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Net::Ping(3)							  Net::Ping(3)

NAME    [Toc]    [Back]

     Net::Ping - check a remote	host for reachability

SYNOPSIS    [Toc]    [Back]

	 use Net::Ping;

	 $p = Net::Ping->new();
	 print "$host is alive.\n" if $p->ping($host);

	 $p = Net::Ping->new("icmp");
	 foreach $host (@host_array)
	     print "$host is ";
	     print "NOT	" unless $p->ping($host, 2);
	     print "reachable.\n";

	 $p = Net::Ping->new("tcp", 2);
	 while ($stop_time > time())
	     print "$host not reachable	", scalar(localtime()),	"\n"
		 unless	$p->ping($host);

	 # For backward	compatibility
	 print "$host is alive.\n" if pingecho($host);

DESCRIPTION    [Toc]    [Back]

     This module contains methods to test the reachability of remote hosts on
     a network.	 A ping	object is first	created	with optional parameters, a
     variable number of	hosts may be pinged multiple times and then the
     connection	is closed.

     You may choose one	of three different protocols to	use for	the ping.
     With the "tcp" protocol the ping()	method attempts	to establish a
     connection	to the remote host's echo port.	 If the	connection is
     successfully established, the remote host is considered reachable.	 No
     data is actually echoed.  This protocol does not require any special
     privileges	but has	higher overhead	than the other two protocols.

     Specifying	the "udp" protocol causes the ping() method to send a udp
     packet to the remote host's echo port.  If	the echoed packet is received
     from the remote host and the received packet contains the same data as
     the packet	that was sent, the remote host is considered reachable.	 This
     protocol does not require any special privileges.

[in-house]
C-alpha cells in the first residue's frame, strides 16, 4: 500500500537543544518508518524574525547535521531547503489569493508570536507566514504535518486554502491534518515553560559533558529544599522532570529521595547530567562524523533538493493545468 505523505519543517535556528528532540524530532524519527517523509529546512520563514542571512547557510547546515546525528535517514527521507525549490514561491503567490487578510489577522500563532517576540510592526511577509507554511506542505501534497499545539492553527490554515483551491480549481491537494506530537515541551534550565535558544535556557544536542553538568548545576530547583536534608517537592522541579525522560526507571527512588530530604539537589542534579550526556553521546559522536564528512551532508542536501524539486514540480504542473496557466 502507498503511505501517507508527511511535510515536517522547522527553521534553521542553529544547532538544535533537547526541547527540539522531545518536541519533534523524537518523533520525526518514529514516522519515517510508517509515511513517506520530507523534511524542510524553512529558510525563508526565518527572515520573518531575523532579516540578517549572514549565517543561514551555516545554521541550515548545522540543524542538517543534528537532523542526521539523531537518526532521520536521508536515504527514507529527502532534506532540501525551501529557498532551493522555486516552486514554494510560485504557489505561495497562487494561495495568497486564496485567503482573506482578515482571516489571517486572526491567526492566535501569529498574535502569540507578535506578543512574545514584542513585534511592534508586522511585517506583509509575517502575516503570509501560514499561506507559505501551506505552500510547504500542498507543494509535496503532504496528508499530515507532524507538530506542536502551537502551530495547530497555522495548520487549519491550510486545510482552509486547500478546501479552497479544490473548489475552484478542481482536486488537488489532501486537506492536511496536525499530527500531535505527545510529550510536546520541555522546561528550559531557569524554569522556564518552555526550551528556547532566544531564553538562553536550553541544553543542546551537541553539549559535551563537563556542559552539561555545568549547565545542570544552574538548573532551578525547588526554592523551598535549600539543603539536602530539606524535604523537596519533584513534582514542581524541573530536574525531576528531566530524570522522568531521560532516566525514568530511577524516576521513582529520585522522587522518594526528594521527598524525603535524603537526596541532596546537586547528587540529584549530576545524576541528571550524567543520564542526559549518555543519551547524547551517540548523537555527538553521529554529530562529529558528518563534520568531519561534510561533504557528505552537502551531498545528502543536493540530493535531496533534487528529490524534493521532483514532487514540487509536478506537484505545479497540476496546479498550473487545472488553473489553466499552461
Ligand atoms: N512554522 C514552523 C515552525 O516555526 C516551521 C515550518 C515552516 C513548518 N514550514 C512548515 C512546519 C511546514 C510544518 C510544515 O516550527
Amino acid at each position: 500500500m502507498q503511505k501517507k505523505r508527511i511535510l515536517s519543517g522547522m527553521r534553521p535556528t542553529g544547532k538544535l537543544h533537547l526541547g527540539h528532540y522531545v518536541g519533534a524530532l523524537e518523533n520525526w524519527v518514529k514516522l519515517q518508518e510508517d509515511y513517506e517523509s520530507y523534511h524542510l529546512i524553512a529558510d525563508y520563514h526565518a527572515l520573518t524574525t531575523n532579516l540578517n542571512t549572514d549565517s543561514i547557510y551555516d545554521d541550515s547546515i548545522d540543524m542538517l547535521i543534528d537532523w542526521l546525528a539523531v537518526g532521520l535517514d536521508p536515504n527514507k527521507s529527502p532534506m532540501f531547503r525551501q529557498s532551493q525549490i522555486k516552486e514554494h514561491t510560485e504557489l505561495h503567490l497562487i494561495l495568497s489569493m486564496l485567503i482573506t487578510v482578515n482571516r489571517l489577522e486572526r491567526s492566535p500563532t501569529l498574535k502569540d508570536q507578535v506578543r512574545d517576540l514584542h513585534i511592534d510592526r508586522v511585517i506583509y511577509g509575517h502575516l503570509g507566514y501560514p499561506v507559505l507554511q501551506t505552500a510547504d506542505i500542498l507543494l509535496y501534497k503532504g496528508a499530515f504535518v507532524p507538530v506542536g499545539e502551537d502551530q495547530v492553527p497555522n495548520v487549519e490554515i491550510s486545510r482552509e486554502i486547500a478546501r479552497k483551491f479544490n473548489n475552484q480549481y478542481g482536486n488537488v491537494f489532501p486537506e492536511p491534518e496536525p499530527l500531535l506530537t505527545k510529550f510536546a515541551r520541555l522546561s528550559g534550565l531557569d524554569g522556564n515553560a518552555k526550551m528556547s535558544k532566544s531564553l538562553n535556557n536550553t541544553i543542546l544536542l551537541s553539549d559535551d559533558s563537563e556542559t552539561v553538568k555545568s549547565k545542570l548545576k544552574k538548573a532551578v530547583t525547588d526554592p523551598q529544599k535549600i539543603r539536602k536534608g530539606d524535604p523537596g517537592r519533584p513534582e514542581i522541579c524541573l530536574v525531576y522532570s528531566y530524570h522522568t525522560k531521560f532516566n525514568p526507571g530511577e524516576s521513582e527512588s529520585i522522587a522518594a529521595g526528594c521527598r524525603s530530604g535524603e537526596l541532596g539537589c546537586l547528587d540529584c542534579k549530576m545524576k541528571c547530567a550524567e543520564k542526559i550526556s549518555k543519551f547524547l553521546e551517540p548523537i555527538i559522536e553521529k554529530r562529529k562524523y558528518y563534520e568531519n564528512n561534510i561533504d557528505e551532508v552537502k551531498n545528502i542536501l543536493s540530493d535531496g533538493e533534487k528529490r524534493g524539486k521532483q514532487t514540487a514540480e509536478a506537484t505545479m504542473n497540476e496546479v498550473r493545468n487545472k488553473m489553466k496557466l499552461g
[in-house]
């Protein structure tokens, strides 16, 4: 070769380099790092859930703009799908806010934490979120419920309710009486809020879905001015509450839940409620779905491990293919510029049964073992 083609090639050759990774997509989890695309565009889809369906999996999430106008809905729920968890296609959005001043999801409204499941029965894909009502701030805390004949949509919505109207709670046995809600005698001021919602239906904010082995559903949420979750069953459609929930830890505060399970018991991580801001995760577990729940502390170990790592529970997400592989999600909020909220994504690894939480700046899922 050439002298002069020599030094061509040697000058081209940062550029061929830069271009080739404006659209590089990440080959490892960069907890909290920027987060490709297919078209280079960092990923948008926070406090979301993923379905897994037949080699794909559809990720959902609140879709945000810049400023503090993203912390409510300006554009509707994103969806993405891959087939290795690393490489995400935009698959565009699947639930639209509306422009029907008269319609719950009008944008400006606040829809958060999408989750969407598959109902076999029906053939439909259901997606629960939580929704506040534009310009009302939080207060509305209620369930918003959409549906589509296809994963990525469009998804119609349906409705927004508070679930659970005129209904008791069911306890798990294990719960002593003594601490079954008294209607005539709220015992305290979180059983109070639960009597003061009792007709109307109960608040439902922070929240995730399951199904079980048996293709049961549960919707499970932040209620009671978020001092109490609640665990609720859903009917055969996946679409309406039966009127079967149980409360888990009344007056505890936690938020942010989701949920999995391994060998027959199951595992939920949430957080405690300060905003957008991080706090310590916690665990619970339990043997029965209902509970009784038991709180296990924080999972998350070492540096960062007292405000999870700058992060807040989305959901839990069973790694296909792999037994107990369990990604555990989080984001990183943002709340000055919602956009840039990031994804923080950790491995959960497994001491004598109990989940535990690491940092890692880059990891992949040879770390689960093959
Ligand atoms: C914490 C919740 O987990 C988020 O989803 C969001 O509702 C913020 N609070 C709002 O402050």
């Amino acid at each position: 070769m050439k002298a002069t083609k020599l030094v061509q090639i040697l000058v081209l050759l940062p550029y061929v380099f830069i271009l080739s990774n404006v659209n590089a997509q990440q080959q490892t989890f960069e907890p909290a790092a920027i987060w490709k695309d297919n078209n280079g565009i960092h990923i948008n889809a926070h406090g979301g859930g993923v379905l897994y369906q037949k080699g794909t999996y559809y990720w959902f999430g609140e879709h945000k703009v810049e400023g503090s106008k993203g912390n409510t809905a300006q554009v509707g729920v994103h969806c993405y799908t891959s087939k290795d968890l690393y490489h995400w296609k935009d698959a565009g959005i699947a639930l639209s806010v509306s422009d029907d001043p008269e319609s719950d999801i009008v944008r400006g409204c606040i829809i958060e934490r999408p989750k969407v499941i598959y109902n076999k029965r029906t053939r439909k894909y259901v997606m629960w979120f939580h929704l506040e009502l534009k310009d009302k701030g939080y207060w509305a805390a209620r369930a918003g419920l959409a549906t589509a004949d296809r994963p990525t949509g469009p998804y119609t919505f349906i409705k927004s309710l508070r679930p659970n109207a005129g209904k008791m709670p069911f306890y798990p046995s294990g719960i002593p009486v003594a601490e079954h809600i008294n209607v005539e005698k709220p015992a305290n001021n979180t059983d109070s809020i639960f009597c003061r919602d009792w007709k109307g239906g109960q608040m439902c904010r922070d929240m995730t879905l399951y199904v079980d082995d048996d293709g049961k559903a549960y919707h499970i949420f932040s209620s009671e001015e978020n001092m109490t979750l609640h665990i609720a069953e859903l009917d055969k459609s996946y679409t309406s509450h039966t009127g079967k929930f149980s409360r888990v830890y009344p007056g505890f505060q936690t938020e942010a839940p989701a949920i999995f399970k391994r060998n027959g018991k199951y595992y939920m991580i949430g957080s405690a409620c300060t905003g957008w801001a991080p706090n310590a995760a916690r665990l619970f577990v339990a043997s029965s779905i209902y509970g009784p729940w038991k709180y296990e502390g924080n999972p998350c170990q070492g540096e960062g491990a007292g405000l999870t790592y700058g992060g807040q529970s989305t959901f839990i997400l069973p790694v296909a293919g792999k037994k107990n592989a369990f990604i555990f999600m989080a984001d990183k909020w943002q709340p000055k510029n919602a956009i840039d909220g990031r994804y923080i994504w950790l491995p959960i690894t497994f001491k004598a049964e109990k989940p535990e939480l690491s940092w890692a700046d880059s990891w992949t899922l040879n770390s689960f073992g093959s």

Page 1

Net::Ping(3)							  Net::Ping(3)

     If	the "icmp" protocol is specified, the ping() method sends an icmp echo
     message to	the remote host, which is what the UNIX	ping program does.  If
     the echoed	message	is received from the remote host and the echoed
     information is correct, the remote	host is	considered reachable.
     Specifying	the "icmp" protocol requires that the program be run as	root
     or	that the program be setuid to root.

     Functions    [Toc]    [Back]

     Net::Ping->new([$proto [, $def_timeout [, $bytes]]]);
	 Create	a new ping object.  All	of the parameters are optional.
	 $proto	specifies the protocol to use when doing a ping.  The current
	 choices are "tcp", "udp" or "icmp".  The default is "udp".

	 If a default timeout ($def_timeout) in	seconds	is provided, it	is
	 used when a timeout is	not given to the ping()	method (below).	 The
	 timeout must be greater than 0	and the	default, if not	specified, is
	 5 seconds.

	 If the	number of data bytes ($bytes) is given,	that many data bytes
	 are included in the ping packet sent to the remote host. The number
	 of data bytes is ignored if the protocol is "tcp".  The minimum (and
	 default) number of data bytes is 1 if the protocol is "udp" and 0
	 otherwise.  The maximum number	of data	bytes that can be specified is